Jay Parsons (10:33.456)
Oh, I think it has a massive impact, but again, it's limited to where it's actually going. So you look at what's happened already is rent growth was in the 10 to 20% range in a lot of markets at its peak. And now we're seeing these ultra hot markets like Phoenix and Austin, smaller places like Boise where they've gone negative and rents fell last year, they're going to fall this year. Now, people will point out, it's like, hey, they're not back to where they were or they're not lower than before.

And that's true, right? But what we want to see is normalization, these numbers. If, you know, for people to, for us to have everyone to be able to afford to have a place to live, to rent or buy, you'd have to have home prices and rents drop off like 50%. And that's going to cause a lot of other issues and no one's going to be building supply anymore. So that's not necessarily, which you don't want to see a, you don't want to see that big of a that big of a correction would suggest if rents fell that much, that's probably an issue of some broader challenge to the economy and unemployment is probably going up and whatnot. So let me get back though to your point though. I think the issue is that there's not, it's all about supply, but also I think we need a diversity of supply. Like it is true that luxury housing ultimately has this filtering effect that benefits lower and moderate income renters. That's not just me saying this. This has been well studied by housing researchers out there.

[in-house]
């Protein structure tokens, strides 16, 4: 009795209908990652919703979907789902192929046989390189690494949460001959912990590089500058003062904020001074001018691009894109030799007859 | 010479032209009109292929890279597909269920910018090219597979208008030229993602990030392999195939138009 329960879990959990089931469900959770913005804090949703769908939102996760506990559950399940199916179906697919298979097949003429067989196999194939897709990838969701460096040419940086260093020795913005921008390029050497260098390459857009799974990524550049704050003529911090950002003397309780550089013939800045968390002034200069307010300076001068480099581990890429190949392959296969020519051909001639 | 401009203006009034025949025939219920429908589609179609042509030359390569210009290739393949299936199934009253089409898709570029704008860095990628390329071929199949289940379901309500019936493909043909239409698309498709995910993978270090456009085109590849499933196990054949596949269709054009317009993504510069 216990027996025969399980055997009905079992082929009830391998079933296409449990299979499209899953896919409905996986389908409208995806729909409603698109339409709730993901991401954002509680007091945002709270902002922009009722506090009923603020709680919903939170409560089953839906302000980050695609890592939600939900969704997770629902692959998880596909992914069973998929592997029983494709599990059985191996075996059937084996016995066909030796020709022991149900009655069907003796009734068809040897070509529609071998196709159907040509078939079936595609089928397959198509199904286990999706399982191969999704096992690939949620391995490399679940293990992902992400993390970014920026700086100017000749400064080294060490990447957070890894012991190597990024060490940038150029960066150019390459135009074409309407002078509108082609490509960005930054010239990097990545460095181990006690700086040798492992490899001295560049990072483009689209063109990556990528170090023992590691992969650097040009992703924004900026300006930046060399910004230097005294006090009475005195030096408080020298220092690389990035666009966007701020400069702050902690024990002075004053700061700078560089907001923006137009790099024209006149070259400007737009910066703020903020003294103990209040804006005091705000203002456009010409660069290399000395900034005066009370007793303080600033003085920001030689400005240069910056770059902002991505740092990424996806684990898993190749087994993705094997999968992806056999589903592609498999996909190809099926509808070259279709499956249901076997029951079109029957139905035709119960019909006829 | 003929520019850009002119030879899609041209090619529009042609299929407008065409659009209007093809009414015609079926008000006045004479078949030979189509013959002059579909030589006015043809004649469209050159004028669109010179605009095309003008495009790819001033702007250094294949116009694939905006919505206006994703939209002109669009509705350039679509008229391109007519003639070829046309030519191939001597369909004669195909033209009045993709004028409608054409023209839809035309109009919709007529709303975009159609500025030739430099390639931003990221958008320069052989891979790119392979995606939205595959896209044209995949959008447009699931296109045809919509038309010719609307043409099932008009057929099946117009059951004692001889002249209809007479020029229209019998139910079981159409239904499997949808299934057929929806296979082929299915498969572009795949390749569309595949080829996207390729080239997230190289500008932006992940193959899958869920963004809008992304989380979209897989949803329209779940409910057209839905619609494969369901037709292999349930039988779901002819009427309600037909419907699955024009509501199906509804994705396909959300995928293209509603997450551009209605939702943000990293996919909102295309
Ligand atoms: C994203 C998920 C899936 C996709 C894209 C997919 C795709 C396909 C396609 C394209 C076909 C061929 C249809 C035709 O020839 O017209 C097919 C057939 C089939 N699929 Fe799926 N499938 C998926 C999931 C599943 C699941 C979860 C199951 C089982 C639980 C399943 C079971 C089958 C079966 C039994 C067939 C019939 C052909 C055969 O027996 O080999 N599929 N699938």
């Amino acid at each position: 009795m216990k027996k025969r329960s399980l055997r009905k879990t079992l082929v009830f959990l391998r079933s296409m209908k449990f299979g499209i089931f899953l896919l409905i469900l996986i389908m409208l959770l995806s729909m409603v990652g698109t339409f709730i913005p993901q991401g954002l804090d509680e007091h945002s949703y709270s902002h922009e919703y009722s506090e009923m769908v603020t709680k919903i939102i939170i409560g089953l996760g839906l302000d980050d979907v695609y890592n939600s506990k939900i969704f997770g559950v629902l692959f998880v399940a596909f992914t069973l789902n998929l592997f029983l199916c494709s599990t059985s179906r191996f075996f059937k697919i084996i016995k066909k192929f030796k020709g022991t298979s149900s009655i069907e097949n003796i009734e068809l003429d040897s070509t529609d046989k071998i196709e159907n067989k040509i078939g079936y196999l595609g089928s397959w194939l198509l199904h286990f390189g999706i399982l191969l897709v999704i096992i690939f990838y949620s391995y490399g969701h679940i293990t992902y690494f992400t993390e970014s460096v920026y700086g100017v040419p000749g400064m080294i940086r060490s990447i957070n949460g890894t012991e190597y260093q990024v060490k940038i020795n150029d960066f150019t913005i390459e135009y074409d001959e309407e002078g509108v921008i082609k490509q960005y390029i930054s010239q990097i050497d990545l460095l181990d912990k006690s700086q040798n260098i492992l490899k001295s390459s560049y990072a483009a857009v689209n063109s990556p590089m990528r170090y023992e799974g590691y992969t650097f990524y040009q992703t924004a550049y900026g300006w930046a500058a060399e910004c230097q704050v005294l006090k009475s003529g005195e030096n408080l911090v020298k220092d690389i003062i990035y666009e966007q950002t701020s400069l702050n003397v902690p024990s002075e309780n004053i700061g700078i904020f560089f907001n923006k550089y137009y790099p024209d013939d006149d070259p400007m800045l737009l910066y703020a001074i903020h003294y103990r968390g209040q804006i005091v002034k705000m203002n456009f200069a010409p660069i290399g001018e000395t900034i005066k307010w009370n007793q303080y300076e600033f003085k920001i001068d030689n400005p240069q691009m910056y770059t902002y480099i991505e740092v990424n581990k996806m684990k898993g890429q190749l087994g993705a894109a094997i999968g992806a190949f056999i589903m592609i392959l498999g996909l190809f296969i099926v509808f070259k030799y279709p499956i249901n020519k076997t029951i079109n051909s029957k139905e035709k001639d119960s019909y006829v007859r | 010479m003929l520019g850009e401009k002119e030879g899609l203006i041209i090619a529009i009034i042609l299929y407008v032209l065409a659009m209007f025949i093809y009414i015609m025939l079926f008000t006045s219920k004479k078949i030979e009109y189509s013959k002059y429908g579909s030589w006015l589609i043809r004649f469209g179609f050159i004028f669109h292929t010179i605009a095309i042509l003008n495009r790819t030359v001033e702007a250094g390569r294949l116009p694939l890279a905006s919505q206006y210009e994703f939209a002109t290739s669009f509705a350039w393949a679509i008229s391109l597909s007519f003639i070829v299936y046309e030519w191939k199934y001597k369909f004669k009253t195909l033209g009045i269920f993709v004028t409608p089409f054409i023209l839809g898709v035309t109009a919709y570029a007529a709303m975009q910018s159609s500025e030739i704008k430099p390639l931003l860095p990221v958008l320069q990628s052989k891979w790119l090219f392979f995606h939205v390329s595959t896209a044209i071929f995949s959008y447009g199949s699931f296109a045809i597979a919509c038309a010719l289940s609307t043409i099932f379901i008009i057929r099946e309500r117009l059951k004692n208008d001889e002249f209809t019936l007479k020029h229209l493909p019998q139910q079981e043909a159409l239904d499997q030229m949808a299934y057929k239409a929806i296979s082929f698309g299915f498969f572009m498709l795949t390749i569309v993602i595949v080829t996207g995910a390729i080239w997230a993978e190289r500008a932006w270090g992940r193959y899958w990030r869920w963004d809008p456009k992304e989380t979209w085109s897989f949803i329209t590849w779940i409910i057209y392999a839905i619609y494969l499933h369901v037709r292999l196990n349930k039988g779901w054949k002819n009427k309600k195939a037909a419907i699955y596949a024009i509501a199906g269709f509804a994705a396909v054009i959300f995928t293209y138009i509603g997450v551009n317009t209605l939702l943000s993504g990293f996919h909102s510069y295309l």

But also at the same time, I'm a big believer in the need for income restricted low income housing, and also middle income attainable housing. And so programs like the low income housing tax credit are absolutely paramount. We're also seeing, I think cities get more creative in offering tax abatements, other programs that incentivize development. So there's a carrot and stick approach. So it's essentially, hey, we're going to require a subset of these units be income restricted in exchange for reduced taxes and impact fees and whatnot.

And so it incentivizes development of affordable and attainable housing. And so those things are really, really important parts of the puzzle as well.

Paul (12:37.174)
And with the historic rent growth that we've seen, Jay, in your opinion, do you think that we've seen rents in general peak?

Jay Parsons (12:44.656)